THE kangaroo works are set to reopen in 2017.
But roos are off the menu.
The new business, Grassland Cattle Australia Propriety Limited, will predominantly produce beef.
But they also intend to slaughter other animals like donkeys, camels and horses to make up potential shortfall in supply in a currently understocked Western Queensland.
On Monday, owner John Burey announced a $45 million upgrade to the kangaroo works, which have been closed since the 2009 collapse of the Russian export market.
The new business, Grassland Cattle Australia Propriety Limited, is expected to slaughter 350 head a day.
Within a year Mr Burey expects to employ 140 people in a new factory, with triple the floor space at 6000 square metres.
"I also want to do donkeys, camels and horses," Mr Burey said.
He said being flexible on the killing floor would help tide over the bad times - like at the moment - when many producers are destocked.
Mr Burey said he has raised the expected $45m cost of upgrade through a Chinese investor, who has become a partner in the business. They've also raised money through loans.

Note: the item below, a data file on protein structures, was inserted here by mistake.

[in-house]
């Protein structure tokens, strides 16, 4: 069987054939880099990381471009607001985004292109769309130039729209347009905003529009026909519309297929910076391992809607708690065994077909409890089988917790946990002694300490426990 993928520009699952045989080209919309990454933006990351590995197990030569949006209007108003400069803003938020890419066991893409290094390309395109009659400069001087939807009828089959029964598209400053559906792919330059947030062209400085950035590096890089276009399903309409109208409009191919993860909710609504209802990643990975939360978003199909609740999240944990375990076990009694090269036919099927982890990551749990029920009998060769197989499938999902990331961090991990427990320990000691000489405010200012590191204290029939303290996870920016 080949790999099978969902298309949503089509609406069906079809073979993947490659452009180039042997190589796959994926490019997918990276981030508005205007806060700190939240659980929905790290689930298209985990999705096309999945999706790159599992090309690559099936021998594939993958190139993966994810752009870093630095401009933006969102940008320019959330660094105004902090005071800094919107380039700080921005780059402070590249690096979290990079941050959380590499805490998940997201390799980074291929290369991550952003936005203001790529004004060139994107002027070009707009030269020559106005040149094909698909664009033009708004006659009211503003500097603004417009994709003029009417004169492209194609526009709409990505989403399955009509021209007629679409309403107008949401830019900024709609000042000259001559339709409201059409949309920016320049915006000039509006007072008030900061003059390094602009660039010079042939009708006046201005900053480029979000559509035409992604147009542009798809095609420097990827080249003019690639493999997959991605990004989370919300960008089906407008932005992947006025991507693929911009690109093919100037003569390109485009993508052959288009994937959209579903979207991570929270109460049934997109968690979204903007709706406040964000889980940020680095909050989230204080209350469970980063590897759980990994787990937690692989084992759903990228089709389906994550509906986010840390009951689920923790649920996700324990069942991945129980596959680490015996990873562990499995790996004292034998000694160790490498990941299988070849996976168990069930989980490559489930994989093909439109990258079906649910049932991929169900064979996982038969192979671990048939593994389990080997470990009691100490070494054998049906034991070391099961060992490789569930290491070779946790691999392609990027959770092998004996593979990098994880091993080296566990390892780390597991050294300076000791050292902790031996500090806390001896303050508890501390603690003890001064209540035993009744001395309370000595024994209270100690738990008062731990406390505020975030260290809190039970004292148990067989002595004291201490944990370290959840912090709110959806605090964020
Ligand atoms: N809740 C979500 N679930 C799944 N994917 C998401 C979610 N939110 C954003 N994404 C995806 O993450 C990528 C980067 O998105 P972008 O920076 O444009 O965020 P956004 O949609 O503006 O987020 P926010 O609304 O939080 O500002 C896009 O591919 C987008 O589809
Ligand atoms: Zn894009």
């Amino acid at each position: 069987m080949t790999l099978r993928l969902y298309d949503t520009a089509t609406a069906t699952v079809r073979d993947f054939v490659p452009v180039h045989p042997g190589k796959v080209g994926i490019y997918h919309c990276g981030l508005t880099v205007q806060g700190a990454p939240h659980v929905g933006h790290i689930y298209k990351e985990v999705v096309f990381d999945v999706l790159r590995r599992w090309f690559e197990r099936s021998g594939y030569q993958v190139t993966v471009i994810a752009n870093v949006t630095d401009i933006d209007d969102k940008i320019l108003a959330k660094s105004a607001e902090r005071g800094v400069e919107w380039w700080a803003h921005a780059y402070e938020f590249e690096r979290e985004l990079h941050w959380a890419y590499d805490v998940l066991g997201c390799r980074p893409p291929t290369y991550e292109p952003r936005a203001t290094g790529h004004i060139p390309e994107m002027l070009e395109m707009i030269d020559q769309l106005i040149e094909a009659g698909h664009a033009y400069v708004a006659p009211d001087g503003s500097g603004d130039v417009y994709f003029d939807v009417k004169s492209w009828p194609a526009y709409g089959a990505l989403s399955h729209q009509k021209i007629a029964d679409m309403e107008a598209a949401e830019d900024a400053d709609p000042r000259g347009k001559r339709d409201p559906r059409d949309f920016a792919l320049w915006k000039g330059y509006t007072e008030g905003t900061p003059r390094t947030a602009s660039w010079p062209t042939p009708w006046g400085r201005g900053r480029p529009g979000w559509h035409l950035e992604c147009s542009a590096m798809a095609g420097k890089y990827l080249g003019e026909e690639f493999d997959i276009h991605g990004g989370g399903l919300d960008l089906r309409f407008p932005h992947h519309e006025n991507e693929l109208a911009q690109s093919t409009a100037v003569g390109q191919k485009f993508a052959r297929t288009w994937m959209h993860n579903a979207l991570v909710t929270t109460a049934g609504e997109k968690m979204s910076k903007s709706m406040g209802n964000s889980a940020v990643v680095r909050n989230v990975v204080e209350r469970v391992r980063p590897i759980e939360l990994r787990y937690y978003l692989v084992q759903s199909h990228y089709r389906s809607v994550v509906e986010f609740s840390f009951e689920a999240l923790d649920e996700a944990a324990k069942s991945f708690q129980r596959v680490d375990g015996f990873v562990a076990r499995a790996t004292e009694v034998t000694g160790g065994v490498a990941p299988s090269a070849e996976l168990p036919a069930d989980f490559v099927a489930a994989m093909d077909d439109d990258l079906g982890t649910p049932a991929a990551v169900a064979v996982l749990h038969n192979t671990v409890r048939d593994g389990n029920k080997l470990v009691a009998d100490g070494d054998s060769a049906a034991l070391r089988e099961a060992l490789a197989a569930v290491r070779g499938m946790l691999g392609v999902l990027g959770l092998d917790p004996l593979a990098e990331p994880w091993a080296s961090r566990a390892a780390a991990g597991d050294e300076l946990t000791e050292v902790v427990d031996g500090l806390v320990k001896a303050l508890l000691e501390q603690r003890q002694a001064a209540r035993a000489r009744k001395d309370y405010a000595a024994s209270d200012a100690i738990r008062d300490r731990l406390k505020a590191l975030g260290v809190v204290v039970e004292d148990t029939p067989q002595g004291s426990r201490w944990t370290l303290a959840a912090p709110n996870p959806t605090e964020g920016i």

Construction will start in three weeks from Thursday's public notification.
Assuming no complaints, Mr Burey said construction would take about 9-10 months from then.
All told, the plant would be up and running in about a year or so.
Possibly the biggest point of difference in the new plant is availability.
The closest cattle abattoir is in Oakey near Toowoomba over 800 kilometres away.
The distance gives the Charleville abattoir a potential advantage.
Murweh shire mayor Annie Liston said she was overjoyed at the news.
"It's a positive thing, it'll bring another industry into our shire," she said.
"It'll bring the workforce here.
"It is huge."
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